Last November, General Motors said it would start making electric bicycles, and it announced a crowdsourcing campaign to come up with a brand name. Today, the automaker released the winning name — Ariv, pronounced like “arrive” — and said it would start taking orders in select countries in Europe.
the Meld, a compact e-bike, and the Merge, a folding e-bike
GM says it will manufacture two models under the new Ariv brand name: the Meld, a compact e-bike, and the Merge, a folding e-bike. GM is still keeping most of the specs under wraps, but it did say the bikes’ motors will enable speeds up to 25 km/h (15.5 mph) with four levels of pedal-assisted power. Riders can charge their e-bike’s battery in approximately 3.5 hours and receive up to 64 kilometers (40 miles) of ride time on a single charge.
GM is launching the bikes in Germany, Belgium, and the Netherlands, where lithium-ion battery-powered e-bikes are popular. In Belgium and the Netherlands, the Ariv Meld starts at under $3,200, and the Ariv Merge is around $3,800, sales tax and shipping included, but prices will be slightly lower in Germany. GM expects to begin shipping to customers in the second quarter of this year. Preorders are available starting today via www.BikeExchange.com.
Those prices are on par with other high-end e-bikes like VanMoof. There are some more affordable models on the market, but with the expensive add-ons like batteries, Bluetooth, and high-tech software, it can be hard to find an e-bike for less than $1,500.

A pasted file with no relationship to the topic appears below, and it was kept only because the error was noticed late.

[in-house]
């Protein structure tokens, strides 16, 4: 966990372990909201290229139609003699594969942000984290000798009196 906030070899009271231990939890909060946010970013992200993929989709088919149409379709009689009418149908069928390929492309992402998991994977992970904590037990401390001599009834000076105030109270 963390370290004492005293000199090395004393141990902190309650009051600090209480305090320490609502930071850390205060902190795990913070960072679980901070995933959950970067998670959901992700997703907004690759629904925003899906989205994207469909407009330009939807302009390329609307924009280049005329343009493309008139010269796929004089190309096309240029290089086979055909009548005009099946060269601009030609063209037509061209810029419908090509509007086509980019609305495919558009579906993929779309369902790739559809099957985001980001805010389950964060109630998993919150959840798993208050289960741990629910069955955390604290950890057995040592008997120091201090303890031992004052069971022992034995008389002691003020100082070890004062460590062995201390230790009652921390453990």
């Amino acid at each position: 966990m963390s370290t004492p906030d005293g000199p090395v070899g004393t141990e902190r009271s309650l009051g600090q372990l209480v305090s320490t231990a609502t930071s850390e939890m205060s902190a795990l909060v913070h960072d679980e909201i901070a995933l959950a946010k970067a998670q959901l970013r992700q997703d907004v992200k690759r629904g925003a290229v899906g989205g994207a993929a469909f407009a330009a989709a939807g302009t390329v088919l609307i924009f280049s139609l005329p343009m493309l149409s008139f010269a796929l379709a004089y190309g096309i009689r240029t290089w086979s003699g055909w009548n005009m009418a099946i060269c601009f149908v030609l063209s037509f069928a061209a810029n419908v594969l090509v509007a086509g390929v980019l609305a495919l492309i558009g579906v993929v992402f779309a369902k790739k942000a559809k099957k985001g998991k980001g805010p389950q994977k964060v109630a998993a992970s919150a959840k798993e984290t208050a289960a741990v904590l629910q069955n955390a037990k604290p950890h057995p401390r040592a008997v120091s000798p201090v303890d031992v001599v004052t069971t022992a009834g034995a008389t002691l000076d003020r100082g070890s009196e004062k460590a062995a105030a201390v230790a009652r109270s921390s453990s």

Both bikes connect to an app that provides riding metrics such as speed, distance, remaining battery level, motor assist level, and distance traveled. GM says additional features are planned for the app, including a mode that will use a “proprietary algorithm to help riders arrive at their destination sweat-free.” Both Merge and Meld e-bikes come equipped with a Quad Lock mount to securely attach a smartphone to the handlebars.
The e-bike is seen as GM’s attempt to arm itself against an uncertain future for cars
As for the crowdsourcing campaign, GM won’t reveal the people or persons behind the winning name. The automaker had promised $10,000 for the winning name, and $1,000 for nine runners-up. “The winner and runner-ups have been notified,” a spokesperson said. “We are in process of getting payments out. Everything is taking place according to the contract agreement.”
The e-bike is seen as GM’s attempt to arm itself against an uncertain future for cars. With electric-powered bikes and scooters lining the streets of most major cities across the globe, automakers are scrambling to capture a piece of the fast-growing micromobility sector. And as vehicle sales continue to slide, they will need to find ways to appeal to a younger, more urban demographic with transportation needs that are much different from previous generations.
Automakers, in general, are trying to leverage their experience in manufacturing, batteries, and powertrains in pursuit of more electric-powered two-wheelers, like motorcycles, bikes, and scooters. BMW is making electric bikes and motorcycles. Audi manufactures electric mountain bikes. Ford recently acquired e-scooter startup Spin after helping launch an electric scooter-sharing project at Purdue University. Even Harley-Davidson has unveiled a lightweight electric two-wheeler concept amid a drop in sales.